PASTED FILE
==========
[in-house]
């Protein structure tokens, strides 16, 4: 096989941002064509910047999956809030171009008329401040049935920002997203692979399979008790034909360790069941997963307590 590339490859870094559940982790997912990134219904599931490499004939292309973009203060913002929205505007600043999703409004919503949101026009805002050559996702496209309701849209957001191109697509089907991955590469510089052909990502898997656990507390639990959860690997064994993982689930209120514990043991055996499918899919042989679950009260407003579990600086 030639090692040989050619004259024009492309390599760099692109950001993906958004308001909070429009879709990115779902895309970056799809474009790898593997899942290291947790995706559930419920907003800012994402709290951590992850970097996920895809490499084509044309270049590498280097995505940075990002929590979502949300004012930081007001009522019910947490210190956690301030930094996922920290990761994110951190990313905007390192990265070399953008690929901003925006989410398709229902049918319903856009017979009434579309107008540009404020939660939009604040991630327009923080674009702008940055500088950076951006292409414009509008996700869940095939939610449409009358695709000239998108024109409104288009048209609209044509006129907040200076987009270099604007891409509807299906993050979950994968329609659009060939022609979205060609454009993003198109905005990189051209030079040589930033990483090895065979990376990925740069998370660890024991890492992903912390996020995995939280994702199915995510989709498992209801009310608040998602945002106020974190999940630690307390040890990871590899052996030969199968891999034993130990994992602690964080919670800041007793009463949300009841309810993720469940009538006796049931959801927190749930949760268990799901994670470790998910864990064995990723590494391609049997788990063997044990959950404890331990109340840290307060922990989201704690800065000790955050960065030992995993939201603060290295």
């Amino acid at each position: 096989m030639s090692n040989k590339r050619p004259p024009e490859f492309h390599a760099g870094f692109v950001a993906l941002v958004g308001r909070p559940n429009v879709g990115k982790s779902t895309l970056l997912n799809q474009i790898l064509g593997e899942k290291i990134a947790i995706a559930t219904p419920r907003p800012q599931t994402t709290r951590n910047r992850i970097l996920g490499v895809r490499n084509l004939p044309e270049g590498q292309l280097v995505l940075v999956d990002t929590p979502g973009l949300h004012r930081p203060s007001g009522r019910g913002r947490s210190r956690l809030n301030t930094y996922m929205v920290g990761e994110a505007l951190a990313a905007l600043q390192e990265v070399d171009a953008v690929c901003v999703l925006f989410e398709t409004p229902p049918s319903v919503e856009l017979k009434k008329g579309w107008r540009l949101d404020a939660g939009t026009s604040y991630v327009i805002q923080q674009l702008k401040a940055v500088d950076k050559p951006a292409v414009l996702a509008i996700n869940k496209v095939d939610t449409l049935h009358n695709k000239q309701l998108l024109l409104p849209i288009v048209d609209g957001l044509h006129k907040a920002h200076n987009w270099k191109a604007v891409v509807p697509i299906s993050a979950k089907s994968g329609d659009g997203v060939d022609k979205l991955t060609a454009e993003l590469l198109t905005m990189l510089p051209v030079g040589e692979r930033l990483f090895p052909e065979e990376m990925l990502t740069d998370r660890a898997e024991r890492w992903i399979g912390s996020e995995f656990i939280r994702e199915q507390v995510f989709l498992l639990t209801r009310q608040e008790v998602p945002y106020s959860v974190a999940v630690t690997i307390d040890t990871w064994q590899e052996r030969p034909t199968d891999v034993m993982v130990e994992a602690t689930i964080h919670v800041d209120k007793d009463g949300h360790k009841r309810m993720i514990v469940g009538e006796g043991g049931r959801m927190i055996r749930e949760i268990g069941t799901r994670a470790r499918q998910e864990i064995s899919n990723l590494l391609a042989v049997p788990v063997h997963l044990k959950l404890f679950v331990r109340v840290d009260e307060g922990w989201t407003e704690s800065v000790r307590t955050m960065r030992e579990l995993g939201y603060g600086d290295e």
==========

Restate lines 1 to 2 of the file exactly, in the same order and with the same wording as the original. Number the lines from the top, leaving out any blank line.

[in-house]
């Protein structure tokens, strides 16, 4: 096989941002064509910047999956809030171009008329401040049935920002997203692979399979008790034909360790069941997963307590 590339490859870094559940982790997912990134219904599931490499004939292309973009203060913002929205505007600043999703409004919503949101026009805002050559996702496209309701849209957001191109697509089907991955590469510089052909990502898997656990507390639990959860690997064994993982689930209120514990043991055996499918899919042989679950009260407003579990600086 030639090692040989050619004259024009492309390599760099692109950001993906958004308001909070429009879709990115779902895309970056799809474009790898593997899942290291947790995706559930419920907003800012994402709290951590992850970097996920895809490499084509044309270049590498280097995505940075990002929590979502949300004012930081007001009522019910947490210190956690301030930094996922920290990761994110951190990313905007390192990265070399953008690929901003925006989410398709229902049918319903856009017979009434579309107008540009404020939660939009604040991630327009923080674009702008940055500088950076951006292409414009509008996700869940095939939610449409009358695709000239998108024109409104288009048209609209044509006129907040200076987009270099604007891409509807299906993050979950994968329609659009060939022609979205060609454009993003198109905005990189051209030079040589930033990483090895065979990376990925740069998370660890024991890492992903912390996020995995939280994702199915995510989709498992209801009310608040998602945002106020974190999940630690307390040890990871590899052996030969199968891999034993130990994992602690964080919670800041007793009463949300009841309810993720469940009538006796049931959801927190749930949760268990799901994670470790998910864990064995990723590494391609049997788990063997044990959950404890331990109340840290307060922990989201704690800065000790955050960065030992995993939201603060290295």